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They told me to get married, shun 'climate justice'

 Ugandan climate activist Vanessa Nakate walks along the shore of Lake Victoria on the outskirts of Kampala, Uganda, December 6, 2021. [AP photo]

Vanessa Nakate, is a self-taught climate justice activist and author of The Bigger Picture. At 25, the Ugandan says I am "finding myself in places where society doesn't expect me to be."

She is this year's Global Goals Campaign Award winner by the Bill and Melinda Gates Foundation's Goalkeepers for her efforts in climate change.

Her work she says, is intersectional as "she knows that educating girls, alleviating poverty and addressing gender discrimination are critical to achieving a more sustainable future."

Nakate admits that while in school "I really didn't understand how much it was affecting people in reality," but issues got clearer in 2018 while researching on climate change evident in floods, landslides and drought in Uganda.

Malala Yousufzai, the youngest Nobel Peace Laurette in announcing Nakate the winner, described her as "equipped with a discerning mind, passionate heart and tremendous tenacity, she is helping lead the fight for a greener and fair future."

Global emissions

Inspired by Greta Thunberg, a climate activist from Sweden, Nakate started climate strikes in Uganda, but many advised her against climate strikes and accused her of "exaggerating the crisis."

They told me "I should get married instead of standing in the streets pretending I am doing activism yet I am looking for a man to notice me," recalls Nakate, currently installing solar panels and eco-friendly stoves in Uganda through her Vash Green schools project now in over 30 schools.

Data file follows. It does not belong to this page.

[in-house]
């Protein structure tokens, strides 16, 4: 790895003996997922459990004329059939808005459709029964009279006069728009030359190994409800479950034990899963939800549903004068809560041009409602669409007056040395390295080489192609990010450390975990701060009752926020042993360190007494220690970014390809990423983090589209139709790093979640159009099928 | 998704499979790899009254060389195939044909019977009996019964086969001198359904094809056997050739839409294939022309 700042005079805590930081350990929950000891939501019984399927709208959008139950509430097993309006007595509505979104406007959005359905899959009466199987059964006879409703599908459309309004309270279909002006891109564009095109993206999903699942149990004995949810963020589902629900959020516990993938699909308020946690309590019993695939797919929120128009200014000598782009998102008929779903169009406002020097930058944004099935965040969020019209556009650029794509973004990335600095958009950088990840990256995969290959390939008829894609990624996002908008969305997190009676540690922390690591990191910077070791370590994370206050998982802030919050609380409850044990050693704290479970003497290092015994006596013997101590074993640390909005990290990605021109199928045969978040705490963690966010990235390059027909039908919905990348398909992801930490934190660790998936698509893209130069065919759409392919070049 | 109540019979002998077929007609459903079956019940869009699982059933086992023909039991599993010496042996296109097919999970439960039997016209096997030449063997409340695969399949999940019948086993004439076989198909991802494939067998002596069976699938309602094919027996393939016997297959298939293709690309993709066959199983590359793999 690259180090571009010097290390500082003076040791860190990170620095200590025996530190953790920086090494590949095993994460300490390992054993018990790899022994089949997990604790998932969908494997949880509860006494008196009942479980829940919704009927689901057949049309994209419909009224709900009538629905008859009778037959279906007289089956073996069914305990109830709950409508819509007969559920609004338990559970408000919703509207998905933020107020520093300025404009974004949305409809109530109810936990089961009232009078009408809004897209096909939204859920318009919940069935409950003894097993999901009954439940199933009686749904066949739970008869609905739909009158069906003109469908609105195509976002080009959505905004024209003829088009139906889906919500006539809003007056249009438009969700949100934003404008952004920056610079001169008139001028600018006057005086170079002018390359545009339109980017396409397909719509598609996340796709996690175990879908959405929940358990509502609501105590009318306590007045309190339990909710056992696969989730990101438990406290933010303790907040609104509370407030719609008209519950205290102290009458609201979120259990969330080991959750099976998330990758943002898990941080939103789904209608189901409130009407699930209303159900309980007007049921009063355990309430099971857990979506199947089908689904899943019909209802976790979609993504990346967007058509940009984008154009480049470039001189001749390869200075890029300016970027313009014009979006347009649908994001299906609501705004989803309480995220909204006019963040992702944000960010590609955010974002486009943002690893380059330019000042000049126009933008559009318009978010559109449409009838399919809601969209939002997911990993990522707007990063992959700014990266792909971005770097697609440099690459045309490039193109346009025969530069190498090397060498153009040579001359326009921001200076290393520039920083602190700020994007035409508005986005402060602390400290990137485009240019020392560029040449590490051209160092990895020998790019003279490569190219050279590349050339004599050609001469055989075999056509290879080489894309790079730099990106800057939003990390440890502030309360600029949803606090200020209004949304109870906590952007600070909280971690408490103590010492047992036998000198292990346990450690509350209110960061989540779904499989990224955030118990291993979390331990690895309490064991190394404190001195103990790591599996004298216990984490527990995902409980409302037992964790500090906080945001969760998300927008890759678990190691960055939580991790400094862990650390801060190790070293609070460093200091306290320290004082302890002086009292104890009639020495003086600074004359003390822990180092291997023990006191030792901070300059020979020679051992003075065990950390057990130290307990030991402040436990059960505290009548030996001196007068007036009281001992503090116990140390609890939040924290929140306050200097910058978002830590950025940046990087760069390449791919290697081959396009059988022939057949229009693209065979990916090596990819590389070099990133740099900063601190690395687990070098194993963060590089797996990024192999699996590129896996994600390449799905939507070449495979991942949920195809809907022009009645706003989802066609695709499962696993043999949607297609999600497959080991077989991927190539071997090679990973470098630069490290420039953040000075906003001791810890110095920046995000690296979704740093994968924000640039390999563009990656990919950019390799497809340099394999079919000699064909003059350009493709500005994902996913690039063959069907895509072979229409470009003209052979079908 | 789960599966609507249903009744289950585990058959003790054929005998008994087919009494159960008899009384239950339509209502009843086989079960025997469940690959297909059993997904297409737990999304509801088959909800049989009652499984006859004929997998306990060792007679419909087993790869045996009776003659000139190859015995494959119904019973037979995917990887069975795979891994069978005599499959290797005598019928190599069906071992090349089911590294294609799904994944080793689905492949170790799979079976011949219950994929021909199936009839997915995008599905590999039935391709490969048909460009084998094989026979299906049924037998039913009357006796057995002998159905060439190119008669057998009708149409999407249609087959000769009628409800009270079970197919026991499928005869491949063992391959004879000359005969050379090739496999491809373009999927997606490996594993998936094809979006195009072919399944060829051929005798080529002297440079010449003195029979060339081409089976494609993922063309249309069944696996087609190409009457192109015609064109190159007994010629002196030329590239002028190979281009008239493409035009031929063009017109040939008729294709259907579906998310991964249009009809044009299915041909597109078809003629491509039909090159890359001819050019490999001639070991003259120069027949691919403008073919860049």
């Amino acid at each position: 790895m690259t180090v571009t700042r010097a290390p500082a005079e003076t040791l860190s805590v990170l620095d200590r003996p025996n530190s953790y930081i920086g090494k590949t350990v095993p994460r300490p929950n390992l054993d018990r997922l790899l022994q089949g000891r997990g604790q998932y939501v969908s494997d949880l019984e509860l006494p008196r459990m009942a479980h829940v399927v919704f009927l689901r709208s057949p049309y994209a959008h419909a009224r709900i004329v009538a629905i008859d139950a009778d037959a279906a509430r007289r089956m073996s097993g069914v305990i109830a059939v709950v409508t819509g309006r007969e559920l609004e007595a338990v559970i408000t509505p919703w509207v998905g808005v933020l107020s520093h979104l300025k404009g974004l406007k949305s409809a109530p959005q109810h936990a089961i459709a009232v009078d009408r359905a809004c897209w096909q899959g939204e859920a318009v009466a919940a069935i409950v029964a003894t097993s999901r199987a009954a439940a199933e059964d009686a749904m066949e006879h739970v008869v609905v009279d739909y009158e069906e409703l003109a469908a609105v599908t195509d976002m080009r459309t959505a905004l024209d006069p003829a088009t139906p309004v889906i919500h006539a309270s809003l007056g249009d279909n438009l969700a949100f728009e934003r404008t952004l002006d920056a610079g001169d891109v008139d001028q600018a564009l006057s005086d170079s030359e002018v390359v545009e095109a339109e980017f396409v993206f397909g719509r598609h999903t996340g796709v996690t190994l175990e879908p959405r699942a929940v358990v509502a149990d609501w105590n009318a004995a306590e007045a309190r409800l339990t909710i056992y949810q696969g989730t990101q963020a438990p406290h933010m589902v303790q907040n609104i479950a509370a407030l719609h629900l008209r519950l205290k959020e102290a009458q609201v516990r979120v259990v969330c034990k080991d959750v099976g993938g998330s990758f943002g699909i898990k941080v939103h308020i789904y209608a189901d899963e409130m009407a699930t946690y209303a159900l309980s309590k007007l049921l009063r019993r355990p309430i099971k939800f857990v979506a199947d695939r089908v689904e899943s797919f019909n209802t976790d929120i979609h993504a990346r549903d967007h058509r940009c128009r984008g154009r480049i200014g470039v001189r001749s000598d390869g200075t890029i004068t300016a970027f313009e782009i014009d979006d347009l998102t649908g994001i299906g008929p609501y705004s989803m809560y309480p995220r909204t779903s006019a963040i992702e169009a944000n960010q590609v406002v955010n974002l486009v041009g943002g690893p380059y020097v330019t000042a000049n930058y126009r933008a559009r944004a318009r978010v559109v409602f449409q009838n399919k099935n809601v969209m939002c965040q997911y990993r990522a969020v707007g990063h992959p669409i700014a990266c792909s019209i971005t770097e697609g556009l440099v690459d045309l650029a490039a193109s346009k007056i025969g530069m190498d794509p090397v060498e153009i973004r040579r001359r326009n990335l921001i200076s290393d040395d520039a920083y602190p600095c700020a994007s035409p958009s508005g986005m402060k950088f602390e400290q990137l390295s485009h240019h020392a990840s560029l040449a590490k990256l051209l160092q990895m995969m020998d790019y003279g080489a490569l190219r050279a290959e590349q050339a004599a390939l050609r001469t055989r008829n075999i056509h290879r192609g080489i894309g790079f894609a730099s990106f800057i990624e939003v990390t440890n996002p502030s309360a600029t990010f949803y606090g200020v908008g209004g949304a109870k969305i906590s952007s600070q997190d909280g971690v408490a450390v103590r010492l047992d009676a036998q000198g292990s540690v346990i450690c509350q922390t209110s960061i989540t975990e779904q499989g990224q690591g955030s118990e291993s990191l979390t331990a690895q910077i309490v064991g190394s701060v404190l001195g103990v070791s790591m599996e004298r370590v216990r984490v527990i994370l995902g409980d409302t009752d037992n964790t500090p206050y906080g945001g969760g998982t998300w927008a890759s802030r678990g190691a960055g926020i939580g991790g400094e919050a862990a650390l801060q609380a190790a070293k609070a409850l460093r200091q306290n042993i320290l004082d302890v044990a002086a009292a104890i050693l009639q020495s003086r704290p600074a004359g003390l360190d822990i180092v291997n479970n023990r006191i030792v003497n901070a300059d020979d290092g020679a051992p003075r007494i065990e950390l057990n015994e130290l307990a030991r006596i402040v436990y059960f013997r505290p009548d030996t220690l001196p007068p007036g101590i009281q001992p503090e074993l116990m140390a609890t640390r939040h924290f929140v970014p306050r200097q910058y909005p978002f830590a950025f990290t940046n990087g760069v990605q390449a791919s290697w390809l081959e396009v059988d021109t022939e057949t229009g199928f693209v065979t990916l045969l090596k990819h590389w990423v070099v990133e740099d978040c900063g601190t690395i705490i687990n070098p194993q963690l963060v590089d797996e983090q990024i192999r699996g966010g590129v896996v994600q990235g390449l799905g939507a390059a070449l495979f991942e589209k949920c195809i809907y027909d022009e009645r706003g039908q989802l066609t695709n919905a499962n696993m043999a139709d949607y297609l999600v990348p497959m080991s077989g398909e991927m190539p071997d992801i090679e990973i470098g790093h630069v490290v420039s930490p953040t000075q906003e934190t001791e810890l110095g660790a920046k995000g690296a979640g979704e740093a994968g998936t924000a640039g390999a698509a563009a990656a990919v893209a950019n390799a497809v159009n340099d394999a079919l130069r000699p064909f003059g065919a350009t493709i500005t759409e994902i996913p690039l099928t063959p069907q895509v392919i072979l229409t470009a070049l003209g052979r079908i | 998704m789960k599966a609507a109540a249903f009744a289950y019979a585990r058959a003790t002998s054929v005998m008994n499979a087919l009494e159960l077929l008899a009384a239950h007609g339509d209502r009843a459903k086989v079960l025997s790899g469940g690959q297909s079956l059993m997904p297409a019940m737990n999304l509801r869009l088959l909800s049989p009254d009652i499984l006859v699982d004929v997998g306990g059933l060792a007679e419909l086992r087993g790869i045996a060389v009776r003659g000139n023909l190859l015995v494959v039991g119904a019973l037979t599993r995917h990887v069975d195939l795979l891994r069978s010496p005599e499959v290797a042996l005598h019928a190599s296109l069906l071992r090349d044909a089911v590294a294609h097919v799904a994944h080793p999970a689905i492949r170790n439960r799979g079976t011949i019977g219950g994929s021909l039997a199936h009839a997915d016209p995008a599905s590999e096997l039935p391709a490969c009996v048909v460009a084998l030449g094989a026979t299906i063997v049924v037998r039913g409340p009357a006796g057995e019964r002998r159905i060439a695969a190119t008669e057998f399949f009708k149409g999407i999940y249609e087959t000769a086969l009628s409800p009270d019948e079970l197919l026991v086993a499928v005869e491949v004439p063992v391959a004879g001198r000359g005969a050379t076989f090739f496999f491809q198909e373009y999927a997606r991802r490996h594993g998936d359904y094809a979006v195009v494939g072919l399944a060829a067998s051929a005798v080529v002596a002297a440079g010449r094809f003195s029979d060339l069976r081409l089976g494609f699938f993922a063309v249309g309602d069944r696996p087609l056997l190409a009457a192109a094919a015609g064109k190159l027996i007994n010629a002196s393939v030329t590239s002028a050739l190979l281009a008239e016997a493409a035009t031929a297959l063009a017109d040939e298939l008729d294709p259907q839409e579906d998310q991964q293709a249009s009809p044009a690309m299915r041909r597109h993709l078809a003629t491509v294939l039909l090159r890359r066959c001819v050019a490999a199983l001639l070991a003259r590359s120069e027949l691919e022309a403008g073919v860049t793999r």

Women and children are disproportionately impacted by climate change, especially in Africa which contributes less than four per cent of the global emissions.

 Vanessa Nakate, right, with Pakistani activist Malala Yousafzai.

For instance, water scarcity and malnutrition and other vagaries of the ongoing drought in the horn of Africa, threaten the lives of millions who have suffered the longest drought in 40 years, says the UN.

"It is one of the horrible realities of the climate crisis," she says, "to know those least responsible are suffering the most."

The continued use of fossil fuels threatens countries with fossil fuel infrastructure, yet only the West benefits, and not the victims of extreme poverty in those countries.

She says the West can't be trusted "when they say they are bringing prosperity to Africa" and thus leaders should opt for alternatives like renewable energy which is more sustainable and "there has been a demand for climate finance to help African nations transition to renewable energy."

Debt justice and grants are needed more than loans to manage crises as was the case in Mozambique and she laments that "when climate finance comes through loans, it comes to add on already existing loans."

She reckons African leaders should use this year's CoP27 Summit in Egypt to push for specific climate demands and support activists calling for "debt justice is climate justice."

Other Goalkeeper awardees included Radhika Batra, co-founder of Every Infant Matters, a last-mile health solutions provider to disadvantaged children in India (Progress Award), Zahra Joya, an Afghan journalist who self-funded a women online news agency (Changemaker Award), and Ursula von der Leyen, President, European Commission (Global Goalkeeper Award).

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